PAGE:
Public-private partnerships: for people or profit?
Join this interactive panel discussion on 18 January 2019 in London and online, exploring the effects of privatisation on local communities and in increasing inequality.
- Date: 18 January 2019
- Time: 17:30 – 19:30
- Location: Christian Aid Forum, 35-41 Lower Marsh, London, SE1 7RL
Note: When you join the meeting you will be asked to type in your name – please also include the name of your organisation if relevant. If you haven’t used GoToMeeting before, please click on this link to do a quick system check at any point in the next few days. You can also scroll down and click on ‘download and try a test session’, which will download GoToMeeting on to your computer, ready for the meeting.
- Luke Espiritu (Labor Leader at the Solidarity of Filipino Workers), a special international guest from the Philippines
- Dr Wanda Wyporska (Executive Director at The Equality Trust)
- Dr Elisa Van Waeyenberge (Senior Lecturer in Economics at SOAS)
- David Hillman (Director at Stamp Out Poverty)
- Dr Matti Kohonen (Principal Adviser – Private Sector at Christian Aid)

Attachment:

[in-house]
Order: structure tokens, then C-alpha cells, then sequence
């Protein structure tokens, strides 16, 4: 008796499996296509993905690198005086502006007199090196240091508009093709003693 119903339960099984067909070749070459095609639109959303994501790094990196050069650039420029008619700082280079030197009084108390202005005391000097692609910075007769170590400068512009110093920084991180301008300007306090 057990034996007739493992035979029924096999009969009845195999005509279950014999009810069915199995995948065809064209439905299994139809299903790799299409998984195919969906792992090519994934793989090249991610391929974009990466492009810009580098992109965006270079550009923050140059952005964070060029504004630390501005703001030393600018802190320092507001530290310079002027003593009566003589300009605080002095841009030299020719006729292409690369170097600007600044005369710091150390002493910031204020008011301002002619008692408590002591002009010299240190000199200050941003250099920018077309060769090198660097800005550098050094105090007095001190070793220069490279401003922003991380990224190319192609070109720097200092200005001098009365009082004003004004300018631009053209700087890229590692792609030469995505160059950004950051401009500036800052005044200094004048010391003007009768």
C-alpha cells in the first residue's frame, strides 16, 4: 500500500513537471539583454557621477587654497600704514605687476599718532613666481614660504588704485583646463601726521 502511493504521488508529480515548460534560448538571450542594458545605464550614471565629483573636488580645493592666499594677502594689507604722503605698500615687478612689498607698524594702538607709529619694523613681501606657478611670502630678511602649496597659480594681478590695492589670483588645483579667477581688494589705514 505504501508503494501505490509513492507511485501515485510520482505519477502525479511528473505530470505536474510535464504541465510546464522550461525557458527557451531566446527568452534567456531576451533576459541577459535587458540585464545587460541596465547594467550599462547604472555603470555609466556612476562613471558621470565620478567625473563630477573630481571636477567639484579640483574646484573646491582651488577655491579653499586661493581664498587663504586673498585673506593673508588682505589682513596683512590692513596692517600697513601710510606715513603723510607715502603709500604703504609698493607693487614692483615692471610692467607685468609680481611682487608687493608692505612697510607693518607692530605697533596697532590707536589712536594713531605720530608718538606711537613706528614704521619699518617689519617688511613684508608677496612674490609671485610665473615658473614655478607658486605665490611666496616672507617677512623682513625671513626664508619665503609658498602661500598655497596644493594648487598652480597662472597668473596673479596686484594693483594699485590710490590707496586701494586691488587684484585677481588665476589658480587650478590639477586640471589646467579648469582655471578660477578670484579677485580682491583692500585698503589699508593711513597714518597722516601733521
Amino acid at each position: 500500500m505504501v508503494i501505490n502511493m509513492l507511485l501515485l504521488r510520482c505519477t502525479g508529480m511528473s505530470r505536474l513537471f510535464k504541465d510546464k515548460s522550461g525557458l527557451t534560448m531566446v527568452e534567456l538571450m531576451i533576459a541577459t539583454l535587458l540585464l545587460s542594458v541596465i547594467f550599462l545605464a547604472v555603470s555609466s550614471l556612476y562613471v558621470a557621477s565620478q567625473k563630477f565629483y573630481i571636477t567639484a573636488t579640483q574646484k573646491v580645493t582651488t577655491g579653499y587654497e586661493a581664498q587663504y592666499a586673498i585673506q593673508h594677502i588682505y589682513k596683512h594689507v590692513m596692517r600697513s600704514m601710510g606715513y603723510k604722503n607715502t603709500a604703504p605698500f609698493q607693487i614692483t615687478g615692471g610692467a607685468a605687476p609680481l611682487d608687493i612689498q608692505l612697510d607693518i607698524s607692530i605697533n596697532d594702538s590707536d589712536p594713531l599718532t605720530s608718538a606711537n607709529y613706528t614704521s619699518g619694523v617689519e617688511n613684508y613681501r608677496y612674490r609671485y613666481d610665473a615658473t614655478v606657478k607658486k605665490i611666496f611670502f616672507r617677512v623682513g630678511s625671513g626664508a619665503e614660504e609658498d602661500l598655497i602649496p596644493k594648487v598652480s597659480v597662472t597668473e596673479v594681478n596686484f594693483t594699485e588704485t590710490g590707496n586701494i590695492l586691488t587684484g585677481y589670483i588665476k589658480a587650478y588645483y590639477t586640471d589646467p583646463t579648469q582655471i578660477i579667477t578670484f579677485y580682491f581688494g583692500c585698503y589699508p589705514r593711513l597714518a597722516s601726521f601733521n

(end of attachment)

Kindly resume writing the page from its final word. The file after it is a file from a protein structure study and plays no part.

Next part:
Over the past two decades, privatisation has become increasingly embedded into public services both in the UK and across the globe, with Public-Private Partnerships (PPPs) now regularly used to fund healthcare provision, transport and education and to finance the construction of schools, hospitals and prisons. PPPs tend to be expensive and produce long-term public debts.
Women, elderly people and those living in poverty rely on high-quality, publicly funded essential services to survive, and the over-use of PPPs is putting access to these at risk. When governments opt for private investment for the delivery of our essential services, inequality increases and the most vulnerable citizens are affected as a result of lacking citizen participation in their design and delivery.
Join this interactive panel discussion featuring a range of experts to discuss the effects of PPPs on local communities and the implications of the growing use of privatisation as a form of development aid, as promoted by the World Bank and the IMF.
Panellists will explore what the effects of privatisation are for inequality and consider what is the alternative to financing essential services and achieving sustainable development.